Respect, Not a Veto, for 9/11 Families
For the families who lost loved ones in the horrific attacks of September 11, 2001, the anguish and suffering must be incomprehensible - and never ending. But the compassion, sympathy and respect Americans rightly feel for them cannot obscure the fact that 9/11 was an attack on the United States and all Americans. And the shared national purpose in response to that attack - that in the face of terrorist threats Americans will lead their lives undeterred and unafraid - requires that the understandable pain and grief of the 9/11 families not come to represent a veto on America's future.
Sadly, the continuing controversy over the proposed Islamic center in lower Manhattan illustrates how 9/11 victims have become the de facto arbiters of its meaning and gatekeepers of its future. For example, on CNN Wednesday, Anderson Cooper invited the sister of a man killed at the World Trade Center to voice her anguish and her opposition to Imam Rauf and the Cordoba Initiative. The day before, 9/11 widow turned Salon columnist Alissa Torres argued of the Islamic center, "Of course it should be built there." And testimonials like these are just the latest in the torrent of stories along the lines of CNN's August 25, 2010 report, " Family members of 9/11 victims support and denounce NYC Islamic center":
Talat Hamdani, whose son was killed in the attack, told CNN on Wednesday, "The issue is not about location. It is about our rights as Americans."
"All those people who died that day ... they were murdered for being Americans. We should honor those people who were murdered that day by living up to America's core values," Hamdani said.
Even as some relatives of 9/11 victims showed support for the Islamic center's construction, others held their ground in opposing it.
"This is nothing short of a provocation, an insult to the families of people who were murdered, whose bodies were scattered all across that site," said Debra Burlingame, the sister of the pilot whose hijacked plane crashed into the Pentagon. She sits on the World Trade Center Memorial and Museum board of directors.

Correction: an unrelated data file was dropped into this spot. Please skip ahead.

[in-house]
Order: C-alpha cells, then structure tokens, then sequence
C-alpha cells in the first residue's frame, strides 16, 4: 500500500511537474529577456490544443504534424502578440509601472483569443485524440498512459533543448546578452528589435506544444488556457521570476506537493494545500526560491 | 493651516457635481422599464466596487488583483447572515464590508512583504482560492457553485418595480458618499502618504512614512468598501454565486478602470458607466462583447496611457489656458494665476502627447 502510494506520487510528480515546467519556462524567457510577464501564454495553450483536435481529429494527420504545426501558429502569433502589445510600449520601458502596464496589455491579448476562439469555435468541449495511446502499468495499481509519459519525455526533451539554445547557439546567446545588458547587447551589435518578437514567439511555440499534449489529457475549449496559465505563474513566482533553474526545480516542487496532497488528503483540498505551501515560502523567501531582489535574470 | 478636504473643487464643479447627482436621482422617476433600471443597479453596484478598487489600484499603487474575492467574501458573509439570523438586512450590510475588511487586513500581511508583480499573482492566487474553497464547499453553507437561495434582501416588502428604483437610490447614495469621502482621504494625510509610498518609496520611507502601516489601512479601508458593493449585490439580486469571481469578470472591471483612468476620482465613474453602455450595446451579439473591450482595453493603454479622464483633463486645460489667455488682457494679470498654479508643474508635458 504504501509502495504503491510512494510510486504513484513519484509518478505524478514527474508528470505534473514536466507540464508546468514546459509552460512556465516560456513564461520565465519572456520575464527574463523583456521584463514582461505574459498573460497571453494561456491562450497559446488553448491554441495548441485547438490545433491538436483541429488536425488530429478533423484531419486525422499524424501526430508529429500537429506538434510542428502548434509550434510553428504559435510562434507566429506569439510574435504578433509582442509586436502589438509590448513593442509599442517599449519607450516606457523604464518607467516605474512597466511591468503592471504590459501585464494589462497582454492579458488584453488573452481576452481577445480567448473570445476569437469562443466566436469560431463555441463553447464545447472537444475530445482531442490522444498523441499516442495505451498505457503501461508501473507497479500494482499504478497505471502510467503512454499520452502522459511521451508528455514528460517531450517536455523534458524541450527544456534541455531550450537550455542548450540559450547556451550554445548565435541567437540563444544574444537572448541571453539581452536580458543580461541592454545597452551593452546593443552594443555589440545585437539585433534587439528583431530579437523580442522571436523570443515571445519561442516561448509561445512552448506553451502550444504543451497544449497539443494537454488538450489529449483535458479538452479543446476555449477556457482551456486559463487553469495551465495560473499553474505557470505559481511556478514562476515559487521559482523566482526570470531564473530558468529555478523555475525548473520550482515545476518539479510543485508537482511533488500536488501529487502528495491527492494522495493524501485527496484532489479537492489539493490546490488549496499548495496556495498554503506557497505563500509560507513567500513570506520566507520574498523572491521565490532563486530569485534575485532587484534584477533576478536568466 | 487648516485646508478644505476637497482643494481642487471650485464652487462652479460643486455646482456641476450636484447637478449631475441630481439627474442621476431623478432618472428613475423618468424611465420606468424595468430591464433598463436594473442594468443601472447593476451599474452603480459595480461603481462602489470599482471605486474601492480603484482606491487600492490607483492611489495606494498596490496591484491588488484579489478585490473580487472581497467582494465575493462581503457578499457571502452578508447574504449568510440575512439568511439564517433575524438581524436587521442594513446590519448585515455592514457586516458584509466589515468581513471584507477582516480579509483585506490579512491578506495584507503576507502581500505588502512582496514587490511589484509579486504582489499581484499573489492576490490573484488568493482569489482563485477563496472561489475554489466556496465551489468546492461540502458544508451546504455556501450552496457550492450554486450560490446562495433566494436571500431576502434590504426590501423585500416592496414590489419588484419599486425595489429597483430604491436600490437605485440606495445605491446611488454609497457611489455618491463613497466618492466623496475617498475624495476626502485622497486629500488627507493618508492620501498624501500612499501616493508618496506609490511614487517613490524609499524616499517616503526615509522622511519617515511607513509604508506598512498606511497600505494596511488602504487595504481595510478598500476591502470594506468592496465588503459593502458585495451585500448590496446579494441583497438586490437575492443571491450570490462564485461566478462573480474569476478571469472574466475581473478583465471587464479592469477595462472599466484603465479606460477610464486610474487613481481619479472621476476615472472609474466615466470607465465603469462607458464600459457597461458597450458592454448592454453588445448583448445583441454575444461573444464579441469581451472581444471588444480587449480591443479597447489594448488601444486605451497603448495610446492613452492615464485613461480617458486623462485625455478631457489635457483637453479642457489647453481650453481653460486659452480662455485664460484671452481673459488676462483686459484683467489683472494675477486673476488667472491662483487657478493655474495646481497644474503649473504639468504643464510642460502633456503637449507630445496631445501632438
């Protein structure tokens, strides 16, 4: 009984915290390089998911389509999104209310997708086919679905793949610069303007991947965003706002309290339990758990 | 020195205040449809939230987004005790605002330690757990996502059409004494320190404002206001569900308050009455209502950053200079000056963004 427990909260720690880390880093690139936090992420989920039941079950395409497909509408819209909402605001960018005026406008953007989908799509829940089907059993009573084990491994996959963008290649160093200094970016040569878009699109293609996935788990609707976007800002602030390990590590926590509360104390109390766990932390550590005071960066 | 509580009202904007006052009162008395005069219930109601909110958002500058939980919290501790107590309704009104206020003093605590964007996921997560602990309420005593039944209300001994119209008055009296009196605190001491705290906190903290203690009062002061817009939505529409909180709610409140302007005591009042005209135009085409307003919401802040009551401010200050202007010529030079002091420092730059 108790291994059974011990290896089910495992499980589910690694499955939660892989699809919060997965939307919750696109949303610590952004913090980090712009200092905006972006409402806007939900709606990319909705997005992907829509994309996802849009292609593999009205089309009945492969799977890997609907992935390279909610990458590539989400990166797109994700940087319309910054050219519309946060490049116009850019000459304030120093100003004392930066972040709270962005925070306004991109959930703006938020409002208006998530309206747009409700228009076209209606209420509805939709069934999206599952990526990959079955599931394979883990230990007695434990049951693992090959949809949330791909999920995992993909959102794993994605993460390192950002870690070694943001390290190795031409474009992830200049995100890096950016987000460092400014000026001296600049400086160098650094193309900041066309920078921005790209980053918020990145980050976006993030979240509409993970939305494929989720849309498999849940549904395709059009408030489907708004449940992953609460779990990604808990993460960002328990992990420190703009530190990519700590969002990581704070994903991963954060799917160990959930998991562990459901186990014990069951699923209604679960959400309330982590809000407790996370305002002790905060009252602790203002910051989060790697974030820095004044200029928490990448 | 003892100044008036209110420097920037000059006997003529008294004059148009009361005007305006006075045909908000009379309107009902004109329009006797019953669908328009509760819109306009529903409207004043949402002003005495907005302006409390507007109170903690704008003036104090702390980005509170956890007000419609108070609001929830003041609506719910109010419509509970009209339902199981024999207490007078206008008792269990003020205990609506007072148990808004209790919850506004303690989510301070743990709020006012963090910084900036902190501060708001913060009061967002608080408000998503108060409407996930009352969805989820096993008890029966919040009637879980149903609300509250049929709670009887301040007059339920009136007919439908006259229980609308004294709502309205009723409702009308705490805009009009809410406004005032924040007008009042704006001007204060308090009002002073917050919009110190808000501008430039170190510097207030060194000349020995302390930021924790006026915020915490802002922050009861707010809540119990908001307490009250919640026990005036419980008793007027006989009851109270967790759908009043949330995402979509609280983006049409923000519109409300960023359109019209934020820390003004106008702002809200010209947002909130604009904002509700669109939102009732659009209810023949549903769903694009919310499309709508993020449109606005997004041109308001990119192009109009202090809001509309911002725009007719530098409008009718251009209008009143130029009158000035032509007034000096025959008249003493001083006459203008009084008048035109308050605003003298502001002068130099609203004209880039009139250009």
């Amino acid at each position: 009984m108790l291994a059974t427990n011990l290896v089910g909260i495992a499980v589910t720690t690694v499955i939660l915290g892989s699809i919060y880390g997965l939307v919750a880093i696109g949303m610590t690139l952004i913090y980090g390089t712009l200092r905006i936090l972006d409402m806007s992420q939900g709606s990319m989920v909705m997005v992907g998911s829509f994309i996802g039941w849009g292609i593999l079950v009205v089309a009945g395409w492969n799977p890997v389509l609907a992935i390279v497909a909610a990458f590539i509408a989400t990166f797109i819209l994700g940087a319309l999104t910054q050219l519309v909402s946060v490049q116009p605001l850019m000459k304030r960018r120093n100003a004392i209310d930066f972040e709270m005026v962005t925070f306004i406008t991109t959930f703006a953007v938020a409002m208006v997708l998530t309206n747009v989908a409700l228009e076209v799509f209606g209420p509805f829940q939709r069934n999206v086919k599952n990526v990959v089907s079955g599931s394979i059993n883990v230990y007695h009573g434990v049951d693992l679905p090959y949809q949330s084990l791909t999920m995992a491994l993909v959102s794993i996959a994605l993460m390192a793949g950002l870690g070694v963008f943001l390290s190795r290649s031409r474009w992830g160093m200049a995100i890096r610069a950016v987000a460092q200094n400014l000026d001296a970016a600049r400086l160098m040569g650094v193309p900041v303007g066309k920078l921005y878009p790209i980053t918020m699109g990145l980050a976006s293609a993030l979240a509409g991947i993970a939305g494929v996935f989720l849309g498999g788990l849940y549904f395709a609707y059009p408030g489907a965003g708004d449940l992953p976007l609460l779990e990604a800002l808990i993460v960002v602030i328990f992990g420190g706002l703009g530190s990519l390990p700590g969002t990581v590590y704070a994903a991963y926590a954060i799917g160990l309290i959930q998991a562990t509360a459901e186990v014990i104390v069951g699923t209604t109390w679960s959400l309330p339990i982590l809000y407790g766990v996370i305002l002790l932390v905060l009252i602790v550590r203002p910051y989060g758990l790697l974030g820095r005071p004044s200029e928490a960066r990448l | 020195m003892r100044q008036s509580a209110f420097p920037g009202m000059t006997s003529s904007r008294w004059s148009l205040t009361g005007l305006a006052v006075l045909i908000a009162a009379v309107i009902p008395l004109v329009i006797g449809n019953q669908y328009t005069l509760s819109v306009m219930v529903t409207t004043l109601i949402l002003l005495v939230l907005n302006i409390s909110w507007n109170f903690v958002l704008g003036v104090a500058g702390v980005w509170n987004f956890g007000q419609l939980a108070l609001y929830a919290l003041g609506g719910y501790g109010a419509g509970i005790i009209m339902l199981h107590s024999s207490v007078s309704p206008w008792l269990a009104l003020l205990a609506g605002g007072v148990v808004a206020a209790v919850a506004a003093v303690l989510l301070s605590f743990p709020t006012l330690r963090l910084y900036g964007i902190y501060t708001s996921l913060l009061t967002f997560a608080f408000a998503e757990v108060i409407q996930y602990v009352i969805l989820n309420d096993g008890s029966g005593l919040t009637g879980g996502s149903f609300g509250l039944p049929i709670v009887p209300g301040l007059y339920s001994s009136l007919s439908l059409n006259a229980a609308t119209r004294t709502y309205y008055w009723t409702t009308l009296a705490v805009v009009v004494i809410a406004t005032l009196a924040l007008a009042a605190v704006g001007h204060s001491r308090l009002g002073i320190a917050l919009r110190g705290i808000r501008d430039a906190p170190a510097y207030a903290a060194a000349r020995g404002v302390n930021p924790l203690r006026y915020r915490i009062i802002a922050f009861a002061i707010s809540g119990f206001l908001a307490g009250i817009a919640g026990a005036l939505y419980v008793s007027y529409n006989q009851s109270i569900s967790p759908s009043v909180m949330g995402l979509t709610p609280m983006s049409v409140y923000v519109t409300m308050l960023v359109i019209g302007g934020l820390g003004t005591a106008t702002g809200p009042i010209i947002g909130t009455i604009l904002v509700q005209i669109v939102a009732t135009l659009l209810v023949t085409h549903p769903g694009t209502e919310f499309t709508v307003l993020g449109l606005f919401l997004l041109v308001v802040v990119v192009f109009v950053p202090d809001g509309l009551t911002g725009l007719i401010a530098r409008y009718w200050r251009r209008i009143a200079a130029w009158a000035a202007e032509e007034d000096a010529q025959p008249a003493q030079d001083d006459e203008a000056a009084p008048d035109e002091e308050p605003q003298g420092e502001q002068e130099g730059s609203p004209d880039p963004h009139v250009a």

Of course, by now the media, aided and abetted by political partisans on both ends of the spectrum, has long trotted out 9/11 family members as the authoritative voices on issues from the Iraq war, closing Guantanamo Bay, detainee torture and even the reelection of George W. Bush. (That's why Glenn Beck declared of "about ten of them" in 2005," You know, it took me about a year to start hating the 9/11 victims' families." Or why Ann Coulter branded the more liberal among them as "harpies" who were "reveling in their status as celebrities and stalked by grief-arazzis. I've never seen people enjoying their husbands' deaths so much.")
But a month ago, their fellow conservative Charles Krauthammer insisted that the 9/11 victims nevertheless own the memory of Ground Zero:
"When we speak of Ground Zero as hallowed ground, what we mean is that it belongs to those who suffered and died there -- and that such ownership obliges us, the living, to preserve the dignity and memory of the place, never allowing it to be forgotten, trivialized or misappropriated."
But the horror of September 11 was an attack on the United States and all Americans. (Ironically, Krauthammer like most right-wingers told us so, declaring on September 12, 2001, "This is not crime, this is war.") Which is precisely why the memory and significance of Ground Zero no more belongs solely to its victims than to the Port Authority of New York and New Jersey or the Lower Manhattan Development Corporation.